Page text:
Swish, swish, swish! This year saw Reggie Miller doing the talking while someone else was doing the playing. Reggie stepped into the Spike Lee role as Ray Allen was on Miller time.
Okay, so it wasn't as dramatic as it sounds, but, just like Mars Blackmon and Michael Jordan, all Reggie could do was watch, hug and congratulate as Ray Allen beat his all-time three-point leading record. There was nothing that he or anybody could do about it, and there won't be for a long time. Nobody can touch our new three-ball man, Ray Allen. SWISH! Noooobody!
You see, Reggie took the bullets out of his dead-eye assassin's gun a long time ago, and—despite a few inklings to pull an M.J. a few years back—Miller didn't want to tug a hamstring or two, so he stayed retired. Reggie is a commentator nowadays, and that's exactly what he was doing when he and his ESPN team watched Boston Celtic Ray Allen nail bucket after bucket as he kept raining on Miller's all-time three-point record this season.
DAMN! Now that has to hurt. Years ago, they were talking about how Reggie was a better three-point shooter then Bird. Now that's all flying away and when it's all said and done, the best three-point title now belongs to a member of the new Boston.
Still, it was nothing but pride and joy as Reggie commentated and spoke honestly about Ray and his legacy. As the torch was being passed, at least he can be rest assured that someone is keeping the shooter's touch burning pure. Besides, from New York City to the pages of SLAM magazine, Reggie always relished the villain role. Now what better hero to overcome the villain then our savior, Jesus Shuttlesworth?
Spike Lee couldn't write it any better. Ray Allen's got game and he's got Reggie. His 2,612 career threes (and counting) have torched Miller's incredible 2,560. Sure, Jason Kidd is in third place on the all-time made list with 1,795, but his bronze shot is almost a thousand below Ray's.
Plus, Jason? You're kidding, right? Solid, yep, but pure? This isn't child's play. Ray passed Reggie's high three-point bar like law school as the books were re-written. One question remains, however: Which player is the better shooter? Is No. 34 really one better than No. 33?
Technically speaking, yes—technically speaking, that is. Both shots, of course, are historically pure, but there's something so fluid about Allen's rays. From the hand-and-eye body coordination and positioning to the range of motion. purity is this shooter's devotion. It almost looks rigid, but it's actually relaxed, honed after years of practicing at home.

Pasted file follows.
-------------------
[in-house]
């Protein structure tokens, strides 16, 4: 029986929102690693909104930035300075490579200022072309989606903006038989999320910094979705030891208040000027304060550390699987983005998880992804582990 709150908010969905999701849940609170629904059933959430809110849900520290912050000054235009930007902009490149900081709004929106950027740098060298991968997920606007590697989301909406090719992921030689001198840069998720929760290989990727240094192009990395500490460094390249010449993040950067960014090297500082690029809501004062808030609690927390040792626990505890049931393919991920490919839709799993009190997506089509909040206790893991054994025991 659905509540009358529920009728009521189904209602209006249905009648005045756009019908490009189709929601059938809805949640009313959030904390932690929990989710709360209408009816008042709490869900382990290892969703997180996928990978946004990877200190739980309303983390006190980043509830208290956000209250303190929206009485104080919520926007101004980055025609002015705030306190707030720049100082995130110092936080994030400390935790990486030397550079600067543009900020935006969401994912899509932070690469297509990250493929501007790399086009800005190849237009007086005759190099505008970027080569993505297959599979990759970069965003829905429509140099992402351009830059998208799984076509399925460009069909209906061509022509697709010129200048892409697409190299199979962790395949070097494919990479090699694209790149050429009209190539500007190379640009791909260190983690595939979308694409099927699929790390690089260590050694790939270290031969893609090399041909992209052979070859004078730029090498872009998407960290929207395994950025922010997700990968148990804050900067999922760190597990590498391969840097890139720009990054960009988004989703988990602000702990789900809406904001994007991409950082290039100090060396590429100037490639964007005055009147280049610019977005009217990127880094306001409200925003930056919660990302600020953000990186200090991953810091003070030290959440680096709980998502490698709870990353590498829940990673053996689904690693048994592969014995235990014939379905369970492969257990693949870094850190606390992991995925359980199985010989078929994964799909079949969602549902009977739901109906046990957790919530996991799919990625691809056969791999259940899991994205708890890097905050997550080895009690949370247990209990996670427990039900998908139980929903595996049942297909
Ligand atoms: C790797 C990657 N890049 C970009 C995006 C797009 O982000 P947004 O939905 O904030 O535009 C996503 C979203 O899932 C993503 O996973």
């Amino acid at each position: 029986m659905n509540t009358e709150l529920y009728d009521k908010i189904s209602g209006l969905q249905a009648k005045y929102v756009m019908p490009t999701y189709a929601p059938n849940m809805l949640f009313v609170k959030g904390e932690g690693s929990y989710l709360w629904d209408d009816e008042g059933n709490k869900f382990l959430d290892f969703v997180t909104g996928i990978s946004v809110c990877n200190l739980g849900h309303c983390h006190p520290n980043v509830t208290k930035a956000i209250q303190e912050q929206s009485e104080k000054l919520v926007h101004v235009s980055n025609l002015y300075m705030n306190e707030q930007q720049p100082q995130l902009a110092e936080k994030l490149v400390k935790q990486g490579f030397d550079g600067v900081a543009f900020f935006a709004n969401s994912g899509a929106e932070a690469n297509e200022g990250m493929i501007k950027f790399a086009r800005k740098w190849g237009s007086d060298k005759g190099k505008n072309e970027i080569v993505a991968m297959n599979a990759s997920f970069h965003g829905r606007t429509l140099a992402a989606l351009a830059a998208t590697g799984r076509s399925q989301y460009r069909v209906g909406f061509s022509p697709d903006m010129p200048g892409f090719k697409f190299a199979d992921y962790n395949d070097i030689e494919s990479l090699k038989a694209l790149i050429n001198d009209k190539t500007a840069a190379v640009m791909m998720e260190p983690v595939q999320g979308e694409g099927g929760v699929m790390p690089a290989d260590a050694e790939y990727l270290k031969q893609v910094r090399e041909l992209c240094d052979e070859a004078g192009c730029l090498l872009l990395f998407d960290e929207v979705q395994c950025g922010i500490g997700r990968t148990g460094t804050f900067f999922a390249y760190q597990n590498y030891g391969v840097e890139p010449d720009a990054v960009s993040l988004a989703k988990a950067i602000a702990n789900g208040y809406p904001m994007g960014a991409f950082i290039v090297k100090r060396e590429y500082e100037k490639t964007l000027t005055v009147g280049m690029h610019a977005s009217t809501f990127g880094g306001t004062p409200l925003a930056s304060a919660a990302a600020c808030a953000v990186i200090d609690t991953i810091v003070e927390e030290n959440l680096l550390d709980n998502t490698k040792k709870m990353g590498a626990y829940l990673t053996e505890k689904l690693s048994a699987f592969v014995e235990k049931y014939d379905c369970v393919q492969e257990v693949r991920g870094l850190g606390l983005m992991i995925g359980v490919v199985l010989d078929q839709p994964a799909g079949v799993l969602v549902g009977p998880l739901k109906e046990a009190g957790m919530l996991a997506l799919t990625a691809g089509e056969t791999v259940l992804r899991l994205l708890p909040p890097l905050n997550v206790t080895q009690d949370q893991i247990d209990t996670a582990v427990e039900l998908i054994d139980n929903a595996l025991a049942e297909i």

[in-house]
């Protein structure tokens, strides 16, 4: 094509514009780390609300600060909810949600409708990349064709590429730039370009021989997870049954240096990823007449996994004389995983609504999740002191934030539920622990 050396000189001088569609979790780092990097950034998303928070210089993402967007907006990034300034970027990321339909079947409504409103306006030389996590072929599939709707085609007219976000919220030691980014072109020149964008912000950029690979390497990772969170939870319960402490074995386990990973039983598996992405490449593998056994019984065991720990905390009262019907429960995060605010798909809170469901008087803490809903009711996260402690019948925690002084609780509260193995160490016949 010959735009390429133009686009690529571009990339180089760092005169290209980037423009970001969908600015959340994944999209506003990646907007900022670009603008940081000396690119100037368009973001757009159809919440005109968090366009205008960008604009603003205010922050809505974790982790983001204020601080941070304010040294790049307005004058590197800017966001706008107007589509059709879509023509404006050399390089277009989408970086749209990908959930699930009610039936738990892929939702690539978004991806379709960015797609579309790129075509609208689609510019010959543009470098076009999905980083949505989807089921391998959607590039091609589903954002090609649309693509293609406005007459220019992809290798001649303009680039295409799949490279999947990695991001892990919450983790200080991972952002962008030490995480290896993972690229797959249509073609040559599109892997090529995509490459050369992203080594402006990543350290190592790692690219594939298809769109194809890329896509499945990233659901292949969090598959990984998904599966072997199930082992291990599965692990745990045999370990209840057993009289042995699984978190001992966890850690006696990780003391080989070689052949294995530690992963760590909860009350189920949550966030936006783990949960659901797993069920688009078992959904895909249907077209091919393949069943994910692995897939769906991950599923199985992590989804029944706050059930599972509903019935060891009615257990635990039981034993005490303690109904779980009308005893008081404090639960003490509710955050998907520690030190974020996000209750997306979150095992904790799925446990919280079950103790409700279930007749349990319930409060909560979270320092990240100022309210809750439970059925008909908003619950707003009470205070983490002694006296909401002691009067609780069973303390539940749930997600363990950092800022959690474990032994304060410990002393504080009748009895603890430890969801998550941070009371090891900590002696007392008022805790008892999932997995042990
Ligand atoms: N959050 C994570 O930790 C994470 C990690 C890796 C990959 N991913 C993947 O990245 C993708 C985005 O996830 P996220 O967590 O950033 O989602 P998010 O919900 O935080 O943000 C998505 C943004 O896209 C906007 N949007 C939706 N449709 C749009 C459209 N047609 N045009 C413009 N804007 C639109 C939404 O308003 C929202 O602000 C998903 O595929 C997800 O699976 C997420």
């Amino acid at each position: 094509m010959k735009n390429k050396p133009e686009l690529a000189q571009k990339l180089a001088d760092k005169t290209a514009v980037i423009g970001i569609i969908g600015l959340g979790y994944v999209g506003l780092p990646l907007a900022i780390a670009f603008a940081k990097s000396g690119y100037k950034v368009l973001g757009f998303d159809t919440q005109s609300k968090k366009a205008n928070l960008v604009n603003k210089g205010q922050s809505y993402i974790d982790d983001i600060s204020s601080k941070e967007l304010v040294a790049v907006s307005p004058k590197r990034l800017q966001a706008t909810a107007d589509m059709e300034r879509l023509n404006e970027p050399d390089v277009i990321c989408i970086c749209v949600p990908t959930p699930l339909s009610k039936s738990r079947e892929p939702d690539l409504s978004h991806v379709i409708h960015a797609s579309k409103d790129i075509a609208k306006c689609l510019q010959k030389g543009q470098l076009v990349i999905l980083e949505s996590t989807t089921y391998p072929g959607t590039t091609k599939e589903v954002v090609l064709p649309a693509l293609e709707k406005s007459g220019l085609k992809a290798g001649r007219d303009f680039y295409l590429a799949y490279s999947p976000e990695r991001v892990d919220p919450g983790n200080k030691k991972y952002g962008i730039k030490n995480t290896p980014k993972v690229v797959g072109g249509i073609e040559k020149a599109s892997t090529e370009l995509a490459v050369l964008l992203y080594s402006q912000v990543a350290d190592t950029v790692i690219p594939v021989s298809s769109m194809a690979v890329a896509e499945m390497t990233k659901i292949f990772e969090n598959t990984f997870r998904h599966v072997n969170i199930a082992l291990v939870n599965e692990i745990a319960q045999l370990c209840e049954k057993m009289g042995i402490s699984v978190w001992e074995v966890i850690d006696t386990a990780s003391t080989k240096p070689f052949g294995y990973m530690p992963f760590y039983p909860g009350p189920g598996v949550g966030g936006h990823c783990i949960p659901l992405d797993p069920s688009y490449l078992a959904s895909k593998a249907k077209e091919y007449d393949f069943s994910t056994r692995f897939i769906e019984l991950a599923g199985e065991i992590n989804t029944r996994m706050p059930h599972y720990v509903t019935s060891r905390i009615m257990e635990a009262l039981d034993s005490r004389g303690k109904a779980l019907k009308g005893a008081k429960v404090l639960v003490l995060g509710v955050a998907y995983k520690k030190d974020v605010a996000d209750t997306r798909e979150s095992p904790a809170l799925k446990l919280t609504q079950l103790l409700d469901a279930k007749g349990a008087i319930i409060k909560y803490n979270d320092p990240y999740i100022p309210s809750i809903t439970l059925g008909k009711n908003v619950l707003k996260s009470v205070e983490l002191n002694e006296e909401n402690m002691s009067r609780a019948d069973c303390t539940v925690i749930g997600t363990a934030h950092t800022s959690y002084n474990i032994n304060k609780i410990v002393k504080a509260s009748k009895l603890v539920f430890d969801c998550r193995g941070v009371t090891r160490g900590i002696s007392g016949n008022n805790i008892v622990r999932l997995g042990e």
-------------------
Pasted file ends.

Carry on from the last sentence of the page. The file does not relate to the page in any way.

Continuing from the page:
Allen shoots like an EA video game before all that real-DNA technology, but this is live and in living color. You almost expect every shot to go in. Sure, Reggie's flick-of-the-wrist shot worked so well that ESPN made a movie out of it, but Allen's just looks a bit better and is looking even better by the game and the record breaking.
Statistically speaking, Allen edges Miller as well. Obviously, Ray has shot down the greatest figure, but right now his stats across the board stack up better, too. Allen (6,554) has taken less shots to get to this milestone point than Reggie did in his career (6,486), but obviously Reggie has played more than Ray and, surely if Miller came back, he could make even more threes with his time. At this point, Allen's .399 percentile still marginally passes Reggie's .395. This is not a test. The baton has truly been passed from one legend to another.
Still (and this isn't taking anything away from Ray), there was just something about Reggie Miller. You have to love someone who everybody has hated. The bad guys are normally the ones you root for more in drama, whether fictionalized or televised. Seriously, who do you prefer: Batman or the Joker? Reggie played his cards right as well, playing the bad guy to a tee like Tiger, just with love for the game.
Now, Ray Allen is a clutch king who can shoot over anything, including prison walls—just ask Denzel. But compared to Reggie's clutch, forget about it. There's nothing between them, not even 8.9 seconds—right, Spike? I'm sorry, Spike who? Reggie had that "it's-my-game" killer instinct like only two others in history: Kobe and M.J.
The difference between Miller and the two greatest of all time was that Reggie was more adept from the three, as he routinely dropped bombs from behind the arc, two-by-two like Noah, three-by-three like M.J and Kobe trophies. Sure, there was no ring, but there was plenty of classic, golden, "Where Amazing Happens" moments.
Ray's threes impressed the hell out of people, but Reggie's scared the expletives out of folk. Just ask Spike Lee, Madison Square Garden and the City of New York. Allen may hold all sorts of three-point records from the season (269 made) to the finals (eight sunk), but Reggie holds the heart of New York basketball in his merciless grip, right to the core of their rotten '90s playoff runs.
Sure, now we are going further beyond the arc to Robert Horry territory, because that still isn't a determinant for how pure these players' three-point shots are in comparison. It's merely just a hint. With this comparison, we are going into who is the better player range, mind over mechanics, which has only a little to do with the purity of the shot and more to do with everything else that comes later.
As for the shooting, however, critics, fans, bloggers and anyone else alike could take shots all day. The fact remains that both players' sniper shots (that are actually real, taken and made) were—and are—as pure as straight vodka with no chaser. Still, as Ray downs Reggie's milestone, another thing is as clear as Smirnoff: Ray has indeed shot down Reggie and he's got plenty more bullets in his gun for his next season and legacy.
The gunslinger is about to draw again. Swish, swish, SWISH!